The first step to identify antisense peptides was to identify antisense transcripts from the pool of potentially novel MSTRG transcripts. Firstly, all the assembled transcripts were compared with reference transcripts using BEDtools intersect [47], using parameters that only return transcript that is on the complementary strand of the reference transcript that it overlaps with. Peptides that are matched to these antisense transcripts are then compared with the protein sequences from six frame translation using Transeq [49] to see which frame it originated from. Only peptides that are translated from frame 4 to 6 are considered translation evidence for antisense transcripts, because it could be degenerate peptides from reference genes due to six frame translation.


The intergenic regions were extracted by using BEDtools complement [47] to subtract the genome from all annotated regions and return genome intervals with no genes identified. The MSTRG transcripts were mapped to these intervals with BEDtools intersect, returning transcripts that overlap completely are classified as intergenic. Intergenic transcripts with peptides from any frame that identified them are intergenic ORFs.

Retained intron

MSTRG transcripts that contain the introns of overlapping reference genes are determined by GffCompare [50] that compares their intron–exon structures. The exons of these transcripts were subsequently intersected with the introns of reference genes to extract the retained intron region, which were six frame translated by Transeq and mapped by the peptides to see if they fall into the introns The intronic peptides were then checked manually to see if they are in-frame with the neighbouring exon on genome visualizer, Artemis [51]; if not, they are classified as AltORFs instead.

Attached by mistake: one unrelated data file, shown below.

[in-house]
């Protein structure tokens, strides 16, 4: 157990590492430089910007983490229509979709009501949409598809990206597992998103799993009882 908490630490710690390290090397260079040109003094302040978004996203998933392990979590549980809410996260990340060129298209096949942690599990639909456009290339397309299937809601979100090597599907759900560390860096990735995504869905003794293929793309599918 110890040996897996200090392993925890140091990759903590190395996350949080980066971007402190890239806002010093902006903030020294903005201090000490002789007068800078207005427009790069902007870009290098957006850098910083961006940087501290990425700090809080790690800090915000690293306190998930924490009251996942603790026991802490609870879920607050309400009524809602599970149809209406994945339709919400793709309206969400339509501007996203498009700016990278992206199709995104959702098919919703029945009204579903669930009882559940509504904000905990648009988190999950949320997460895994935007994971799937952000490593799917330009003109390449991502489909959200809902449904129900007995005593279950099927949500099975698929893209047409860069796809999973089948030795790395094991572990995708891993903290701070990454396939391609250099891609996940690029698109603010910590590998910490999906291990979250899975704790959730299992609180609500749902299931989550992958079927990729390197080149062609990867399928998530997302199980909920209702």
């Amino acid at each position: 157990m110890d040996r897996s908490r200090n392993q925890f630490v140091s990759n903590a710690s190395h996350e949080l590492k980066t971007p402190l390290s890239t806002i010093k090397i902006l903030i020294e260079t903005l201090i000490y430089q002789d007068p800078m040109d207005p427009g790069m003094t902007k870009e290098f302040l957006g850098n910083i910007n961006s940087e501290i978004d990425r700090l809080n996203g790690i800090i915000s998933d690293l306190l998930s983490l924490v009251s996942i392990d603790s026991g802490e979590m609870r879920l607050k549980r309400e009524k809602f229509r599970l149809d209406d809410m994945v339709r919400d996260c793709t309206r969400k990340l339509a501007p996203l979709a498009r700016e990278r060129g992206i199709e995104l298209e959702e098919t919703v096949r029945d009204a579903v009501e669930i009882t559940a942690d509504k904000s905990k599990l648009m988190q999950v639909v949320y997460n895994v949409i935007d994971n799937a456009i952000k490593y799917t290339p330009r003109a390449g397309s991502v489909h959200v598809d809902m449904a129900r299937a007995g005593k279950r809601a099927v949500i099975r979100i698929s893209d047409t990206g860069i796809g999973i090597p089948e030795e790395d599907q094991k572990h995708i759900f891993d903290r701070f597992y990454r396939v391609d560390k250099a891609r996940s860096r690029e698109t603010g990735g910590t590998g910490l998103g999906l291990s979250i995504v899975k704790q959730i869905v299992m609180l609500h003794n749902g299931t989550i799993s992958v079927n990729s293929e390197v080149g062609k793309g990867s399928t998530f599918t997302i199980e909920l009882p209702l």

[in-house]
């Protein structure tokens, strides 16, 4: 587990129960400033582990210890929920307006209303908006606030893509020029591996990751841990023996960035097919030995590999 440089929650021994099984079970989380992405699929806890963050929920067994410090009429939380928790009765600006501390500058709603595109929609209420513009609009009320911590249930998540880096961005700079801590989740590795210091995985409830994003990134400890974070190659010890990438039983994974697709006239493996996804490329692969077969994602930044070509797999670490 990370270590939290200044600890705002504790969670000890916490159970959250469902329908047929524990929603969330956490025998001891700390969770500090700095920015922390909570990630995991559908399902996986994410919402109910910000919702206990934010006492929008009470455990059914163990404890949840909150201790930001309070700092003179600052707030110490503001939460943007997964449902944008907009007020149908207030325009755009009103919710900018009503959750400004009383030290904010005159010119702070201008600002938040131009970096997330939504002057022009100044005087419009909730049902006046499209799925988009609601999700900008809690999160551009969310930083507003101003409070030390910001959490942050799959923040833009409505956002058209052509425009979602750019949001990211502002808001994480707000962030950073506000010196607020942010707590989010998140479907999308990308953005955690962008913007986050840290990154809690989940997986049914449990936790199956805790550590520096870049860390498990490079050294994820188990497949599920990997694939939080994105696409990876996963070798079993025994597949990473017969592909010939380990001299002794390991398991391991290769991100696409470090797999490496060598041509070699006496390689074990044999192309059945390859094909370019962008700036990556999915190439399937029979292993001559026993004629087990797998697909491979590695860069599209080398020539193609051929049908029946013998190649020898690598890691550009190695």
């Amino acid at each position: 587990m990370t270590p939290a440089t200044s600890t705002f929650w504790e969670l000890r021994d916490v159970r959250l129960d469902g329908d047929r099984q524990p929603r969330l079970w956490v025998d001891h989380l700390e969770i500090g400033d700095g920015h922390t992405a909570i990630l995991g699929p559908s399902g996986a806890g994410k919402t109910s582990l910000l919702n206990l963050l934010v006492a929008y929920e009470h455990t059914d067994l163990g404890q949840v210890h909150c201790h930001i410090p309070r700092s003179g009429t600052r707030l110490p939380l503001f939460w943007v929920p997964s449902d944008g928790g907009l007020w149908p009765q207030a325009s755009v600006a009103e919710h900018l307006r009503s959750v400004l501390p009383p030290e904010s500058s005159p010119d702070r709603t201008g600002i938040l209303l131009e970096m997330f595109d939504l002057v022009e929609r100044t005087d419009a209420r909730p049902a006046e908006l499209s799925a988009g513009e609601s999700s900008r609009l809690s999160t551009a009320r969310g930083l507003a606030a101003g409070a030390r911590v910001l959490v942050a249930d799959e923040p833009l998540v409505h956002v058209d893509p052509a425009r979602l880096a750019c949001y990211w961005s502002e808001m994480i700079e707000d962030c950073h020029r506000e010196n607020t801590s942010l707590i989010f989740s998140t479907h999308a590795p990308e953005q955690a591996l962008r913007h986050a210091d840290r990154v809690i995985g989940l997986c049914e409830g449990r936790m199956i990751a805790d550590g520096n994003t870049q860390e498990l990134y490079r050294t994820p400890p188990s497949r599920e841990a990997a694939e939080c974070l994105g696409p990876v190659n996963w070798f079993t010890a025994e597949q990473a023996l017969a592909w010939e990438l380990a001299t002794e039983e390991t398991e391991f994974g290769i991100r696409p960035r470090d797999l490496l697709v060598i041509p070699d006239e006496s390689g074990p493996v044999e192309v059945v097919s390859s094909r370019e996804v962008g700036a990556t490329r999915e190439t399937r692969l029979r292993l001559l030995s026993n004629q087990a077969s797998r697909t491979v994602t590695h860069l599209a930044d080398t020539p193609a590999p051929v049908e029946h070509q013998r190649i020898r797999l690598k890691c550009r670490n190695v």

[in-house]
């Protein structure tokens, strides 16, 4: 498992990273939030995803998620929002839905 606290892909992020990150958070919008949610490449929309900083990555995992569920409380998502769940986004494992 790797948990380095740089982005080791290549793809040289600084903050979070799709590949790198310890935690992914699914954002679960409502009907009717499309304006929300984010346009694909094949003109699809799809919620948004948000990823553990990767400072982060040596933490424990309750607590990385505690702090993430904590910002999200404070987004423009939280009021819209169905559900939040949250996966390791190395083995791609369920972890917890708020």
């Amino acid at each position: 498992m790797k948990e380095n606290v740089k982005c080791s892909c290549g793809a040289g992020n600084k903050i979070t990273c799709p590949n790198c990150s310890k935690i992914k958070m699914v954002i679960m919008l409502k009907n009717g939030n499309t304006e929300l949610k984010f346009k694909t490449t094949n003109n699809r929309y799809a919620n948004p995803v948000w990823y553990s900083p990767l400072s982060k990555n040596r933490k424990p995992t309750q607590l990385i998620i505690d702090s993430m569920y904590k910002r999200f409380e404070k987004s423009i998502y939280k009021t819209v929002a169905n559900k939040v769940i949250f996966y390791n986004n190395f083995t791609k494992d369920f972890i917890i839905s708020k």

3′ and 5′ UTR

Unlike other well-characterized genomes, information about the untranslated regions of P. falciparum is relatively scarce [52], where the majority of research has been focussed on coding sequences only. Therefore, the first attempt to extract 3′ and 5′ UTRs by subtracting coding sequence from the genomic coordinates of mRNAs failed, because they are of equal lengths. BEDtools intersect was combined with length filtering to find MSTRG transcripts with complete overlap with a reference gene, and are also longer than the overlapped gene. These transcripts contain extended region on the 3′ and/or 5′ end outside coding sequence and regarded as UTRs accordingly. The UTRs were then translated into protein sequence to check if any peptides can confirm their translation. Similarly, peptides from UTRs need to be in-frame with the parent reference gene to be considered, otherwise moved to the AltORFs category.